Most people think about the flow of their assets when they think “estate planning” and while gifting, trusts, and taxes are obviously important I have found that there is something that takes precedence for most younger families and that is the naming of your Executor, Trustee and Guardian.
Naming an Executor
Black’s Law Dictionary defines executor
A person named by a testator to carry out the provisions in the testator’s will
The Executor is person who is going to attempt and wrap up your estate. This includes marshaling assets and paying expenses and then finally distributing the assets. It is customary that someone would name their spouse as the first successor but I always insist my clients provide at least one successor.
Naming Your Trustee
If you are creating a trust for your surviving spouse, a trust for your estate tax purposes, a trust for your children or a trust for someone with special needs you are going to have to choose a Trustee. If the Executor is the person who will be administering the testator’s intent for the person’s Last Will and Testament then a Trustee is continuing the intent for possibly years, decades or even a generations.
Naming a Trustee is a little more complicated than choosing an Executor because both the “rules” of the trust as well as the corresponding law determines who you can name. For example if you are creating an estate tax sensitive Trust you can’t name your surviving spouse without limiting her ability to use that money in some way (usually an ascertainable standard) otherwise the amount will be included in his or her estate and you have done nothing.
Not only do you need to understand the guidelines of the Trust one must also take into account logic. If you are creating a Trust for the benefit of children only to be funded if both spouses are dead then why would you name a spouse as Trustee? For the off-chance of a disclaimer? You would be shocked how often I see this mistake made by both attorneys and laypeople.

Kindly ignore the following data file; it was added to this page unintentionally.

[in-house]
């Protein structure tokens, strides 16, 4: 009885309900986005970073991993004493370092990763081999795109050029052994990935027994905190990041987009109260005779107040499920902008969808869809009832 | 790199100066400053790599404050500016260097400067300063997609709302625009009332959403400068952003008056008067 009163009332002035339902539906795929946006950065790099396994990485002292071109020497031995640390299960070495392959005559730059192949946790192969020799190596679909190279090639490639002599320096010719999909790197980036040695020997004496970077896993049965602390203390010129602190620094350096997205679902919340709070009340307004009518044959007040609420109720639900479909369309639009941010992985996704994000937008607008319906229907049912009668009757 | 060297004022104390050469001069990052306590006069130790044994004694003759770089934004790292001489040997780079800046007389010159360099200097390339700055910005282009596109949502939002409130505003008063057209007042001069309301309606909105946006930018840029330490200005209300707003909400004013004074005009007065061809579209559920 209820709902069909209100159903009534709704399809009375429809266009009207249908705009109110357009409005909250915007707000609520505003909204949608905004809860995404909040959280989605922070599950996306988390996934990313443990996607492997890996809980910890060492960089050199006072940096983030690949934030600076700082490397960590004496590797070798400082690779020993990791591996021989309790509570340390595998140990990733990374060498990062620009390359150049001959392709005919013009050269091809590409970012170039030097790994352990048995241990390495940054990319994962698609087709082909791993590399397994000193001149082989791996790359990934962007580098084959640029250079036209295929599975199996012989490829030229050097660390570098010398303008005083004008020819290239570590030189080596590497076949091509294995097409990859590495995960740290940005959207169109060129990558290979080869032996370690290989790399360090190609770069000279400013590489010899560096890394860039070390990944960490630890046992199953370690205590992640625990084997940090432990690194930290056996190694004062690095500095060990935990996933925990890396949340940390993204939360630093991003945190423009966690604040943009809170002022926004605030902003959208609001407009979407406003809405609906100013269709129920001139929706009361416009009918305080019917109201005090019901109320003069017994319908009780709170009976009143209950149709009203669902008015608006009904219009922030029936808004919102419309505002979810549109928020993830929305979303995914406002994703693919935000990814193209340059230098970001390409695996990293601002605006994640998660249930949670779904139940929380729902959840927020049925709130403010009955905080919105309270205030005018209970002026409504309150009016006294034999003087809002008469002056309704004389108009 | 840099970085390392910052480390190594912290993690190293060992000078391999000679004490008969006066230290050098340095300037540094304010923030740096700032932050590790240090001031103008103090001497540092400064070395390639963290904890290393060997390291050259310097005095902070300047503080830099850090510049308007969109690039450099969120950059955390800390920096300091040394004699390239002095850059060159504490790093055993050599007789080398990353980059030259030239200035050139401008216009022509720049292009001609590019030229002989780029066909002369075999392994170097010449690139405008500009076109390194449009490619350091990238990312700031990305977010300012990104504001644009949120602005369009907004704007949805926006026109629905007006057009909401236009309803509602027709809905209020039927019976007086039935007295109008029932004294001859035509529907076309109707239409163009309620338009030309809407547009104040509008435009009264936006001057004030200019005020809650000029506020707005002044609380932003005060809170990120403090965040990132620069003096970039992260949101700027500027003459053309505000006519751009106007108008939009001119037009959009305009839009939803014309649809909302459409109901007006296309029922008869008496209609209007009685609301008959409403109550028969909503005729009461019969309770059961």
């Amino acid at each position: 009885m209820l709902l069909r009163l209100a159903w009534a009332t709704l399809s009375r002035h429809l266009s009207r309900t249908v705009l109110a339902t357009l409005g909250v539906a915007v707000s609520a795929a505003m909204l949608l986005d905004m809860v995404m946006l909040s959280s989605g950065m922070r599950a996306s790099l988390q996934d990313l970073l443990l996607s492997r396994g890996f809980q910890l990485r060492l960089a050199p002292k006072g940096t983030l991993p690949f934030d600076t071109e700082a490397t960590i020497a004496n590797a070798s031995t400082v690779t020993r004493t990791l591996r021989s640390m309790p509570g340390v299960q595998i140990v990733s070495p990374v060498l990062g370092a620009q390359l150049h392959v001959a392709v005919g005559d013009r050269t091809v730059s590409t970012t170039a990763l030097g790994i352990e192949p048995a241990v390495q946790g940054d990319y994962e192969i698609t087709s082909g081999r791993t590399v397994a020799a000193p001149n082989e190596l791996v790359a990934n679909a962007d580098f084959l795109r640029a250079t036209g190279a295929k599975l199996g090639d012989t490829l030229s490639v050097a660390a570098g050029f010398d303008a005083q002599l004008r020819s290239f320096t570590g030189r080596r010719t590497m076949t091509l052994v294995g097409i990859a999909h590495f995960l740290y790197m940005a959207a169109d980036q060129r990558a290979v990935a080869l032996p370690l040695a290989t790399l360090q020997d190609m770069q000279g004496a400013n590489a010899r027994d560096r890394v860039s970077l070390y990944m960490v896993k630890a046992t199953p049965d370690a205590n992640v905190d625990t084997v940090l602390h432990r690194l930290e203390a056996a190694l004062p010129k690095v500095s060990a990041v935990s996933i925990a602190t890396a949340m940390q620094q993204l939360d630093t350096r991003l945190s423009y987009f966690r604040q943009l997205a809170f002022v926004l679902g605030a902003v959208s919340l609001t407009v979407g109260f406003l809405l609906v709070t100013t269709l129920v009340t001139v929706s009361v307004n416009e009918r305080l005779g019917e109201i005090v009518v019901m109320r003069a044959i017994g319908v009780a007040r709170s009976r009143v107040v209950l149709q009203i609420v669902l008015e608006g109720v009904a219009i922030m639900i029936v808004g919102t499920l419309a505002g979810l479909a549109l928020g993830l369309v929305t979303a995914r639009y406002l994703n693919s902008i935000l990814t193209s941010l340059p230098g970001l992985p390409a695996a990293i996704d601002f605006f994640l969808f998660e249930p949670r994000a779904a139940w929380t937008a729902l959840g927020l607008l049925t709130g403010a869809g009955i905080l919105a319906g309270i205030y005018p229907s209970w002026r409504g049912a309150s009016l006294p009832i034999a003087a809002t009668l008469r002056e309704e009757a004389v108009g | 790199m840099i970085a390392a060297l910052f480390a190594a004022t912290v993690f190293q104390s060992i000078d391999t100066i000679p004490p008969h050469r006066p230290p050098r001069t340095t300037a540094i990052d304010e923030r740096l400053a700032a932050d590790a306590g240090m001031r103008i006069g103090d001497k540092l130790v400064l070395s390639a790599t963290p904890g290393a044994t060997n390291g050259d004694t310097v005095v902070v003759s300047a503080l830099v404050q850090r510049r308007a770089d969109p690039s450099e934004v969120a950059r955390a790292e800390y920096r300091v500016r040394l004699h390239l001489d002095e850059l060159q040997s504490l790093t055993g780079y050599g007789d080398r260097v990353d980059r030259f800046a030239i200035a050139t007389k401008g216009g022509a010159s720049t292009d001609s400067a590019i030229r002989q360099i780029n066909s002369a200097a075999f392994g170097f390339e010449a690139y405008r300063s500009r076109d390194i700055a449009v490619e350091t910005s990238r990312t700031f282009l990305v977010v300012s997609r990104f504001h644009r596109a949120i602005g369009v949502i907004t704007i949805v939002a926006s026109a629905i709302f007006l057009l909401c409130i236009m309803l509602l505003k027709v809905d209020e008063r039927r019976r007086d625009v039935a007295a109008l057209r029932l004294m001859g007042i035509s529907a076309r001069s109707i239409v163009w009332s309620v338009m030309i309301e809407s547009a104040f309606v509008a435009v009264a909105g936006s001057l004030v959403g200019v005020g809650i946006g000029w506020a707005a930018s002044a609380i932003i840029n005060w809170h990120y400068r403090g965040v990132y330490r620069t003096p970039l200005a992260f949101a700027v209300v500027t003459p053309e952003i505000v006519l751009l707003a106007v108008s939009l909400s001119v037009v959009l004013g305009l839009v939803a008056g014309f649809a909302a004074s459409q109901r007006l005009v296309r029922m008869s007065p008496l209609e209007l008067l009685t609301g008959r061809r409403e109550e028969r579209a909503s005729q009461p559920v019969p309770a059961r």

Naming a Guardian
When I prepare a Last Will and Testament for people in their early 30s it is amazing how much more important naming a guardian is than whether the assets are passing tax efficiently. Customarily, the surviving spouse is going to be named as Guardian although that is just a formality. The real issue is what happens when both spouses die.
Prior to meeting a couple I will have asked them to have that question answered because the fighting I have seen in my short career is just astounding. Let them have that fight at home before they meet me!
Naming Your Fiduciaries and Guardians
I am often asked whether I advise to separate the person in charge of the money (Trustee) and the person in charge of the child (Guardian) and my answer is always the same; it has to do with whether you have one person in your life that can handle both. There are wonderful care takers that should not be around large sums of money and there are people who are money-gurus but can’t take care of a kid. If you have both in one person then it is not the worst thing in the world to put them in a position to help your minor children who just lost both parents.
Beyond appointing your alcoholic uncle or meth-loving sister as Guardian or Trustee there is no right or wrong answer when naming your Fiduciaries (Trustees and/or Executors) and Guardians.